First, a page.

The only life that matters
Shane Dwyer is the Director of the National Centre for Evangelisation and the Catholic Enquiry Centre.
AS I write we are at the beginnings of Holy Week, when we enter once again into the truths that are at the very heart of our faith.
I was privileged to be present at a Mass on Palm Sunday where a parishioner had been invited to share her faith story. Those present witnessed a remarkable event, as she took us on the journey with Jesus through the highs and lows of Holy Week and showed how it all had relevance for her own life and experience and, therefore, to the lives and experience of all those gathered.
We like the highs in our own lives and, if at all possible, we would avoid the lows. As a people of faith we seem to be experiencing more of the lows lately. Perhaps a symbol of this can be seen in the smouldering carcass of Notre Dame Cathedral. Let’s not read too much into this, except to acknowledge that we have here no lasting city, and those things in which we are tempted to put our hope, no matter how representative of God we might imagine them to be, are no substitute for God and must not be thought to be so. This applies not only to our buildings…
Recently my office was contacted by someone wondering what we were going to do to support the rugby player, Israel Folau, by defending his right to free speech. You might recall that there has been a furore caused by Mr Folau’s insistence that certain people who behave in particular ways are going to roast for eternity. It’s a stance I’m fairly familiar with, largely from people of a more fundamentalist bent who engage on social media and the like, seeking to prove why others won’t be ‘saved’ and, by implication, why they themselves will be.
My initial response to Mr Folau’s selective rendering of scripture was to recall that we are all sinners. As the psalmist wrote: “If you O Lord should mark our guilt who would survive? But with you is found forgiveness, for this we revere you.” (Psalm 130:3). It stands as a precursor to Jesus’ teaching on the matter (Matthew 7:1) and his challenge to those who would judge others, noting that they themselves will be judged in the same manner and degree.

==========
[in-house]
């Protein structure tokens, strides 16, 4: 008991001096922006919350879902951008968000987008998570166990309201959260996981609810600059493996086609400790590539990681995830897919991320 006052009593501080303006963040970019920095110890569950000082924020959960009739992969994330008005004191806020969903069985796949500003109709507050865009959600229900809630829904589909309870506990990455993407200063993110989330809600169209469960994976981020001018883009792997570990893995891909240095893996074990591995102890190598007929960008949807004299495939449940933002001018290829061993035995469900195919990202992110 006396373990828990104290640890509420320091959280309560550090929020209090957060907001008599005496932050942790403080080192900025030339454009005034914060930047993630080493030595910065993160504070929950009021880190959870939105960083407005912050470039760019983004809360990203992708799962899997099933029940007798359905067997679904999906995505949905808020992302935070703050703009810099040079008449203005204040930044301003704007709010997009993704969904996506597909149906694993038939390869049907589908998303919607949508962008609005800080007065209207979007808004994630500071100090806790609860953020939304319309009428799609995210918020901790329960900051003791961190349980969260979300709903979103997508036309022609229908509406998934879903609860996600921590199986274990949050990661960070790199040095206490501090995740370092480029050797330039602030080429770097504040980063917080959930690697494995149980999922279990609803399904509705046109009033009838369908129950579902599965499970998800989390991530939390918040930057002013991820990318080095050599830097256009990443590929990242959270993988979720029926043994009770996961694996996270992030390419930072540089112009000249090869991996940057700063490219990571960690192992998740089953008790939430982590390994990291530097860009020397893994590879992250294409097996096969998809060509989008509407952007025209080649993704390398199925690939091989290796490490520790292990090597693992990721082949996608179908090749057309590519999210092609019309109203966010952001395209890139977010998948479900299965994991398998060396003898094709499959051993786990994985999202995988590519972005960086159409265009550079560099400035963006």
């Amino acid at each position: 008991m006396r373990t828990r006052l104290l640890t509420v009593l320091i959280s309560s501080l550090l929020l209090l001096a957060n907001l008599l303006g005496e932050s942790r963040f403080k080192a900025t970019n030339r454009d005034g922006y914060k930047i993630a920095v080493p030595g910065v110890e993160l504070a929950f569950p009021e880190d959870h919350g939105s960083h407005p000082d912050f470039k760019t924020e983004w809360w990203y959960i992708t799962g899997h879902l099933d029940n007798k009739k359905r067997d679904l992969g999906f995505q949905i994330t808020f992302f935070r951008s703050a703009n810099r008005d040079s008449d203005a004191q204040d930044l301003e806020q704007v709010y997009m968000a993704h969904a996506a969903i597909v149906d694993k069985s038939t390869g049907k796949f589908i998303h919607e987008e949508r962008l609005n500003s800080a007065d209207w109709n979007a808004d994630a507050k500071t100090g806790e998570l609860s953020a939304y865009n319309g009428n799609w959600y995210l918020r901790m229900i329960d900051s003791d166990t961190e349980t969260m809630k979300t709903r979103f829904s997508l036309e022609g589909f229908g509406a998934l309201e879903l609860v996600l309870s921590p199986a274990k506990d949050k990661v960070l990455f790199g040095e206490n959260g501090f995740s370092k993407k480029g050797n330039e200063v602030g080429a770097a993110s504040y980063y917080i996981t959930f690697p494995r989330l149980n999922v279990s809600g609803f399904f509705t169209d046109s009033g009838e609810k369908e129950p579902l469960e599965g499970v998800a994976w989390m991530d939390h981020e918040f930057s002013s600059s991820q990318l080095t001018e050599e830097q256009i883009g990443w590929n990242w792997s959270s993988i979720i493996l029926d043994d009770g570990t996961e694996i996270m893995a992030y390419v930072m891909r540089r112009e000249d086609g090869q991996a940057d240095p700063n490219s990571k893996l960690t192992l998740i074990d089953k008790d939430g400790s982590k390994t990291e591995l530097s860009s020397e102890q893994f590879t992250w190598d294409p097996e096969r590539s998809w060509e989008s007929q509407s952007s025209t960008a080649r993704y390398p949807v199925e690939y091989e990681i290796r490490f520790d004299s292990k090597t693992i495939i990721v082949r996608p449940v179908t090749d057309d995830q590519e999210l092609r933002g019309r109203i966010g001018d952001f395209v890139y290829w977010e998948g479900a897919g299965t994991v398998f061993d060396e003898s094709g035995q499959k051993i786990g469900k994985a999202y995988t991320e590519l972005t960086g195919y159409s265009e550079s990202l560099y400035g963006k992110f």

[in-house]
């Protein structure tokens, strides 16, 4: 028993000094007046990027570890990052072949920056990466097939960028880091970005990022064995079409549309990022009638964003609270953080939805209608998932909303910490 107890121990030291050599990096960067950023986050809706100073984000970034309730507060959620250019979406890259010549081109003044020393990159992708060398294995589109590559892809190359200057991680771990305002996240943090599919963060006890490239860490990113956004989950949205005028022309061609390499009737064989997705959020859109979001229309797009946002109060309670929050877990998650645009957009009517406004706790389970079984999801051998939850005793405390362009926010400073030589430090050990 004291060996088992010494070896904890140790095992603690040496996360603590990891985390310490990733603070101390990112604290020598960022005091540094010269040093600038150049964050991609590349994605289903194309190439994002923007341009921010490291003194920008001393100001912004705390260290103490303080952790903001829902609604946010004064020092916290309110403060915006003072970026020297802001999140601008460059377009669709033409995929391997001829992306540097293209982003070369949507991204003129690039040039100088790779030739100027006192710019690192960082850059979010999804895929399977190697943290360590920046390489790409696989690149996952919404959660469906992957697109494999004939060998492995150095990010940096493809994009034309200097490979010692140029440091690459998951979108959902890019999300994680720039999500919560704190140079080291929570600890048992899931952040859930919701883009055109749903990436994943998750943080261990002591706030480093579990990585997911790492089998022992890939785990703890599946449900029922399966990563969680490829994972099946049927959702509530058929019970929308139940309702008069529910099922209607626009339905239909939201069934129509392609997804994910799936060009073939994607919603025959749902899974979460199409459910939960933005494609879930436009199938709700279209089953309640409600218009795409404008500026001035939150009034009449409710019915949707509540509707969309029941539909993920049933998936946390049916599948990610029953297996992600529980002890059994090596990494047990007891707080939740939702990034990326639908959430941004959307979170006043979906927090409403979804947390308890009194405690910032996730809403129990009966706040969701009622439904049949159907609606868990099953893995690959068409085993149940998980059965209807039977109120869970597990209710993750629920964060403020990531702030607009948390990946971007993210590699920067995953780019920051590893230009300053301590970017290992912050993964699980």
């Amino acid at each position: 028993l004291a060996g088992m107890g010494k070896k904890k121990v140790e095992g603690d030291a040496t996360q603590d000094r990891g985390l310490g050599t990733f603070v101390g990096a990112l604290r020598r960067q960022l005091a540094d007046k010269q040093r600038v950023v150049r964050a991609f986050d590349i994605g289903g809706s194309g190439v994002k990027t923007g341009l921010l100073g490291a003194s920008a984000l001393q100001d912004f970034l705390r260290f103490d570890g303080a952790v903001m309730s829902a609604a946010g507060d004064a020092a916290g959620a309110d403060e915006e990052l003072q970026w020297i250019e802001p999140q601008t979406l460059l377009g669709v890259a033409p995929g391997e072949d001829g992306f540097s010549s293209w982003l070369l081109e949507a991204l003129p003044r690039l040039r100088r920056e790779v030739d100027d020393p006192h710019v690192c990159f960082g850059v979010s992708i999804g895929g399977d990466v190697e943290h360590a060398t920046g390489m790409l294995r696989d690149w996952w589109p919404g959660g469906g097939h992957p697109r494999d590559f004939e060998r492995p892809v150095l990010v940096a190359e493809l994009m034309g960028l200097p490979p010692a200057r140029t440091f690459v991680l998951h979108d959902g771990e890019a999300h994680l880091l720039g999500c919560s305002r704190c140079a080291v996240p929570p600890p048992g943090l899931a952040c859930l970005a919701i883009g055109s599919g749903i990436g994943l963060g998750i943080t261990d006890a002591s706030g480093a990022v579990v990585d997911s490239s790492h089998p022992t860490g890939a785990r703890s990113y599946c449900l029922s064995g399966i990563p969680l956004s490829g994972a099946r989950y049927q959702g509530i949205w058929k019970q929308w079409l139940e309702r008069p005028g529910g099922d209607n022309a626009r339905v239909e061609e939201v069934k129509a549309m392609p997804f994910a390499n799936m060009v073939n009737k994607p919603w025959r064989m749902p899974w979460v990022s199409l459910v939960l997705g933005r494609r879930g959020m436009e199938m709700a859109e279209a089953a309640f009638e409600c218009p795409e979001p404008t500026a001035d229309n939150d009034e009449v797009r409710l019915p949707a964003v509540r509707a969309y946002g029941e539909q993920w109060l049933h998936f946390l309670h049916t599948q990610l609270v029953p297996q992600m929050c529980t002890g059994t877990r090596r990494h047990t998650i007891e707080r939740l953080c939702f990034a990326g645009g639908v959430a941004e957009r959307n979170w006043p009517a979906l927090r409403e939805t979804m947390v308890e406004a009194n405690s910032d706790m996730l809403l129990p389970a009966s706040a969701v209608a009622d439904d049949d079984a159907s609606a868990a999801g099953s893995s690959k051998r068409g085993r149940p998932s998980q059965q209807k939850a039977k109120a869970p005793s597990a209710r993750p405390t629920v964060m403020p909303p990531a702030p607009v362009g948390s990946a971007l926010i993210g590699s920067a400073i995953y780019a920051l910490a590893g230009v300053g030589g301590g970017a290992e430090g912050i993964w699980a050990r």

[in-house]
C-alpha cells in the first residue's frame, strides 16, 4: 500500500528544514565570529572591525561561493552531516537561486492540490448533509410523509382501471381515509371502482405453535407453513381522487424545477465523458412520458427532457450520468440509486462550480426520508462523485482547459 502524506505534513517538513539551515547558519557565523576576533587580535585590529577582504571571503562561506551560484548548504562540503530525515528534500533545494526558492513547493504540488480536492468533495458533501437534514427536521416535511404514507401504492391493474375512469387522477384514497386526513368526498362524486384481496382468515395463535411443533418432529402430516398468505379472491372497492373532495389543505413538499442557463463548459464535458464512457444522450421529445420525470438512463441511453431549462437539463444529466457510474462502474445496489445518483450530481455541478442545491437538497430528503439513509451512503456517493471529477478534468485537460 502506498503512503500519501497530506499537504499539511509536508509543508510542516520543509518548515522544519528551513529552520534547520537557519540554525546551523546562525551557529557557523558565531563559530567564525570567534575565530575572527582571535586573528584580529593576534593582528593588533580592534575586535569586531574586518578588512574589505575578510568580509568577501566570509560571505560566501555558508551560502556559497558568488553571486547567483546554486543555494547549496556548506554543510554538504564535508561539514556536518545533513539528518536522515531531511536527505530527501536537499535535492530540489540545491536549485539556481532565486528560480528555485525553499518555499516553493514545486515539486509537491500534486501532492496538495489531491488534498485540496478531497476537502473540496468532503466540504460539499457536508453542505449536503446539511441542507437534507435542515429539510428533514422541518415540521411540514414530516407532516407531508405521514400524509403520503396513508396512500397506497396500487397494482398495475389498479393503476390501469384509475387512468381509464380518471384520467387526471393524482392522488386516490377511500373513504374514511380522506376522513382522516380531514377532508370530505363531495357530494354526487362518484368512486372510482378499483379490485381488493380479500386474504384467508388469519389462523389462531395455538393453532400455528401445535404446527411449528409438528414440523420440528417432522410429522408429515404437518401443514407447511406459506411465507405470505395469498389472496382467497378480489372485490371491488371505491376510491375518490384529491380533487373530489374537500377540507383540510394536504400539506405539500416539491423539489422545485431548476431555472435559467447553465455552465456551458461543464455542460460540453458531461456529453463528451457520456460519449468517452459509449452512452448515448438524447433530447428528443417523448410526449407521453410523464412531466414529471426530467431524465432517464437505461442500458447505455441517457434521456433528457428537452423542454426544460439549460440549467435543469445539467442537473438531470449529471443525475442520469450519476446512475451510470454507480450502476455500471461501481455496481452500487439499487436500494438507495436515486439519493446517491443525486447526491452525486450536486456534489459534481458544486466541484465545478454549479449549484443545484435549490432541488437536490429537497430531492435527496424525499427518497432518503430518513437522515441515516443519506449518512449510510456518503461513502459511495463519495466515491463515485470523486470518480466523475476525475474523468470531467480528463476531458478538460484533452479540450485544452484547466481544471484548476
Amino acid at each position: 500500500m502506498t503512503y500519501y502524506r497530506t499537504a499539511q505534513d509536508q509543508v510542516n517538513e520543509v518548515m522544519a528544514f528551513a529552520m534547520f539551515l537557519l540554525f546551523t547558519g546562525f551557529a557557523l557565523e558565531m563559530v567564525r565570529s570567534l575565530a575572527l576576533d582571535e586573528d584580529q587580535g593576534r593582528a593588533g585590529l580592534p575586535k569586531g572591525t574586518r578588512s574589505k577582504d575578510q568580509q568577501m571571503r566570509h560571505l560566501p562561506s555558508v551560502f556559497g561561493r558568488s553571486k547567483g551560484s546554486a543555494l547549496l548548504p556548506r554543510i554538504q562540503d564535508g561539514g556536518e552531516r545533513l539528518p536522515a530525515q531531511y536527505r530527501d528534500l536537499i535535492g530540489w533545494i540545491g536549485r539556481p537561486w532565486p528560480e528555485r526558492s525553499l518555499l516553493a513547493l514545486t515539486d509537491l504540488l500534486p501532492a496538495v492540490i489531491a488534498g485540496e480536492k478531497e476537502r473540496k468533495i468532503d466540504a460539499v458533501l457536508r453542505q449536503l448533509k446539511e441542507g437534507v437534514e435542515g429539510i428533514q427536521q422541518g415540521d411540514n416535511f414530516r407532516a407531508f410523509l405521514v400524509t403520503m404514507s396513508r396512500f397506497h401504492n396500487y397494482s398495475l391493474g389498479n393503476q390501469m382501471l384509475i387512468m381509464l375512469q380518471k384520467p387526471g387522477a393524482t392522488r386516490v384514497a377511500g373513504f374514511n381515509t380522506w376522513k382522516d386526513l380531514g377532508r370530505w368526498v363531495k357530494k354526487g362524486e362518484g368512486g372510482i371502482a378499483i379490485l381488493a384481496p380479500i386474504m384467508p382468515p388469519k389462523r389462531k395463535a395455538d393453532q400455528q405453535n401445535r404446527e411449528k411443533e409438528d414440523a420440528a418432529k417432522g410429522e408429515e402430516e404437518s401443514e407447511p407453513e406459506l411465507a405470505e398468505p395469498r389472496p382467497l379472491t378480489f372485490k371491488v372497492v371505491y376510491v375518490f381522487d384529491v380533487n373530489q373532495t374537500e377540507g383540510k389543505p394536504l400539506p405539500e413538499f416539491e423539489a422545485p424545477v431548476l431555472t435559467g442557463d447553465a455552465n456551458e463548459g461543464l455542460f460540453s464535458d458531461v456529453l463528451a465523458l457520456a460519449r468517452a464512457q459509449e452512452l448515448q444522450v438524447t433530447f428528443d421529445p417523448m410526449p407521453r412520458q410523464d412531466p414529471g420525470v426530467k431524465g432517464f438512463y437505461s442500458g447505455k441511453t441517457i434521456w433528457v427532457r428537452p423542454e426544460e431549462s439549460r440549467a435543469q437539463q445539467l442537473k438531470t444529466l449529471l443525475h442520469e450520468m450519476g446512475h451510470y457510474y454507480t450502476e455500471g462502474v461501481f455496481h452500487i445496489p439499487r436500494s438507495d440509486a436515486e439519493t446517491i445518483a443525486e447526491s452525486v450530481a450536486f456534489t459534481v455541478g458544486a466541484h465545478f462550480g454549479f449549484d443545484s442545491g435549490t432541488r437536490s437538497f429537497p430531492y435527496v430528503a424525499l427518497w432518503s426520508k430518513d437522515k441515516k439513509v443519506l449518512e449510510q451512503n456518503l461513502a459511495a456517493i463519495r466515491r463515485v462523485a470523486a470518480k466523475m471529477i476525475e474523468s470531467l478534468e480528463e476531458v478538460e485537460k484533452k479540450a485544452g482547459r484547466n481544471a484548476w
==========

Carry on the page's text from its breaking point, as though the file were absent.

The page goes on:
That’s not to say that sin is not of significance. Of course it is. Any behaviour that is indicative of our not being in an authentic and loving relationship with God requires humble attention and repentance. Yet it must be acknowledged that by identifying people as being merely the sum of their sins renders them less than human, and so open to scorn and abuse.
That’s the problem with this fundamentalist stance: it fails to recognise the essential humanity and dignity of all people, no matter what they’re struggling with, and by so doing implies their inferiority. We shall all require the mercy of God. Let’s not be too quick to consign others to hell, if for no other reason that, by so doing, we increase our own chances of self-alienation from God. Fortunately, who experiences what after final judgement is not for us to decide. Judgement is reserved to God, for God alone knows our hearts (see Acts 15:8).
We have looked at one or two lows, so let’s end on a high. If you haven’t had the chance yet, purchase or download a copy of Pope Francis’ most recent Apostolic Exhortation ‘Christus Vivit’. Written primarily with young people in mind, he reminds us all of a number of different teachings that can help to orient us in our Catholic response to the contemporary environment. His opening words are enduringly relevant to us all: Christ is alive! He is our hope, and in a wonderful way he brings youth to our world. The very first words, then, that I would like to say to every young Christian are these: Christ is alive and he wants you to be alive!
As this exhortation reminds us: let’s not be on the defensive (let alone on the attack), and in humility listen and reach out to others. Otherwise, we risk turning into a museum. So, as churches burn and sinners are consigned to hell on social media, we are called to live in the hope of the resurrection of Jesus and in the fire of his Holy Spirit.